My corruption-fatigued country

Posted on March 12, 2008



By Helen Ang



As lawyer and key member of Bersih, do you figure the continued push for clean elections can incorporate mechanisms to deter party hopping?  

In my post ‘Kelana Jaya: Yes, the man matters’, I took exception to Jeffrey Kitingan whose desertion once scuppered his brother Joseph Pairin’s chances of forming state government. His act was an unforgivable betrayal of Sabahans’ trust by renegades who had earlier ridden the PBS ticket to victory. 

Last week, People’s Parliament had obtained an assurance from Loh Gwo-Burne that he was not Anwar Ibrahim’s proxy and seatwarmer, meaning his candidacy in Kelana Jaya is genuine. Loh’s nomination was controversial and he inadvertently crossed our line of sight after this forum discussed the church-shophouses issue miring his opponent Lee Hwa Beng. Subsequently, the PKR rookie became our case study in a prolonged debate on democratic processes.  

This week, an independent candidate is having his 5 minutes of fame. Ho Yip Kap who won a state seat in Tanah Rata, Cameron Highlands is all set to rejoin MCA. Ho is reported in party mouthpiece The Star as saying: “I know some voters will be angry with me but there will be many happy ones, too.” 

Can we infer from Ho’s admission that it was not made known to the electorate before polling day that he’d already harboured the idea of crossover? If he planned beforehand to return to the BN fold, then deciding to take Tanah Rata with him now is unethical because his intent was hidden from his constituents.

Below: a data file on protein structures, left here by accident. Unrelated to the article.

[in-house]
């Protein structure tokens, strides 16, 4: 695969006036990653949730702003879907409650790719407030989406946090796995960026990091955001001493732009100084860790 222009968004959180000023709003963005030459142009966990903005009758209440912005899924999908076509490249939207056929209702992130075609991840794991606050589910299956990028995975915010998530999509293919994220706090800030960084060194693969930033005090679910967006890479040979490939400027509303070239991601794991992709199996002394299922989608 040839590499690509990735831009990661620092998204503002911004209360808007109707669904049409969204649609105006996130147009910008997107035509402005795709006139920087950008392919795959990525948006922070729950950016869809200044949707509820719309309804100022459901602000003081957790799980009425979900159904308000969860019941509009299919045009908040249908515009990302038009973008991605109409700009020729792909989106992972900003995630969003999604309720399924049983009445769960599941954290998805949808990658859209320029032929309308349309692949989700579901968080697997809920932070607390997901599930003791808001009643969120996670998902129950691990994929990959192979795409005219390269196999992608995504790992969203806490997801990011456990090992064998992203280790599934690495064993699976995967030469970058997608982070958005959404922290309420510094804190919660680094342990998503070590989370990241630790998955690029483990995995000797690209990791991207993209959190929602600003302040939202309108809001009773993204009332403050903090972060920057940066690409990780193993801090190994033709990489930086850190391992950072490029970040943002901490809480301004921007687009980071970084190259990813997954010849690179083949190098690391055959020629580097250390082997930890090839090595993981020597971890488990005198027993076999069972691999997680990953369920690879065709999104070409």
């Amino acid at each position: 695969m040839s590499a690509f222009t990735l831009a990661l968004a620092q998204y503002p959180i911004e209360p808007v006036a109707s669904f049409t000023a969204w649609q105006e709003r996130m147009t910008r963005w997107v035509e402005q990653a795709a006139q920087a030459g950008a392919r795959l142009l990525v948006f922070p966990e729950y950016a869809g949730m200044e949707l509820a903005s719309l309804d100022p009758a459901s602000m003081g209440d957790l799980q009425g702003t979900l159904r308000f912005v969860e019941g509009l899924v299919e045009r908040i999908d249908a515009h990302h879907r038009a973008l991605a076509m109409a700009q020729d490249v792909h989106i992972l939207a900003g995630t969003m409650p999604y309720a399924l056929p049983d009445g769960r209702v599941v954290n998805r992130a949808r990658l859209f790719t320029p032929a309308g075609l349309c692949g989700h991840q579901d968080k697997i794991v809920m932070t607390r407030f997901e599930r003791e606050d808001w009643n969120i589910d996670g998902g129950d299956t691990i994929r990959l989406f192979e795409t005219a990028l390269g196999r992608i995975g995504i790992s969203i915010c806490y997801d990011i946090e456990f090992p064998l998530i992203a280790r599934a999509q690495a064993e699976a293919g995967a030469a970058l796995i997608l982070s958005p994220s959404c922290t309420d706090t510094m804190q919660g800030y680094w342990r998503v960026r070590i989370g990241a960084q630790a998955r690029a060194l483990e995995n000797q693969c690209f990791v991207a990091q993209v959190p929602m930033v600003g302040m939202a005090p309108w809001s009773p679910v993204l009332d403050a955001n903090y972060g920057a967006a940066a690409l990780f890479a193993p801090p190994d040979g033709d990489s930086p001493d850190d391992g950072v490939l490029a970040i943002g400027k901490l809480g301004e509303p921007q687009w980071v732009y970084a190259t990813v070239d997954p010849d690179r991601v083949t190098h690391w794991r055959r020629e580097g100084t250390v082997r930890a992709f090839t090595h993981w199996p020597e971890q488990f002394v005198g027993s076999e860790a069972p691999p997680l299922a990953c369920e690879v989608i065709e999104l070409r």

We also have V. Arumugam, the independent candidate who captured Bukit Selambau, Kedah. He has joined PKR and been picked to be a state executive councillor in the PAS-led government. According to him, it was PKR that made the approach, and apparently met his terms.  

If it rankled when Opposition state assemblyman-elects are solicited and enticed to switch their allegiance to BN, then it should likewise be unpalatable when turn-coating is encouraged or occurs in the reverse direction. 

As a person who is chary of institutional constraints, I’m example of someone who would be willing to throw my support behind a tenable independent. This decision equates my vote is my trust given to my representative to be civil society’s voice.  

But the cynical dealmaking and other shenanigans like candidates failing to show up on nomination day is a damper to the fledging notion that we, the people, are stakeholders. As much as I’d like to believe we can create our own options rather than frustratingly accepting the surrender implicit in “what other choice do we have”, these demonstrations of human frailty are a letdown.  

People’s Parliament initiated ‘Know Your MP’ and “Get an MP’ – c.f. how Singapore headhunts her incorruptible, reluctant politicians – because integrity is the foundation stone of reform. Or so I thought.   

National service (not self-service) starts with: Who is the man asking you to elect him to high public office and what does he stand for? Does he know his own mind and will he follow the dictates of his conscience?  

Some PKR and party supporters who commented in the People’s Parliament Kelana Jaya threads insist an MCA nominee will invariably kowtow to Umno. I’ve no quarrel with this assumption.  

However, they fail to realise the same fatal flaw mirrored in their argument that Gwo Burne’s inexperience – when GB himself posted in this forum, he admitted that he was only 4 days old in politics – is immaterial. They advise that as a novice he need simply go along with his senior party colleagues in the House. 

This ‘rationalisation’ of double standards makes me wonder what values we are affirming and sets me to thinking we surely deserve the double-dealing politicians we get.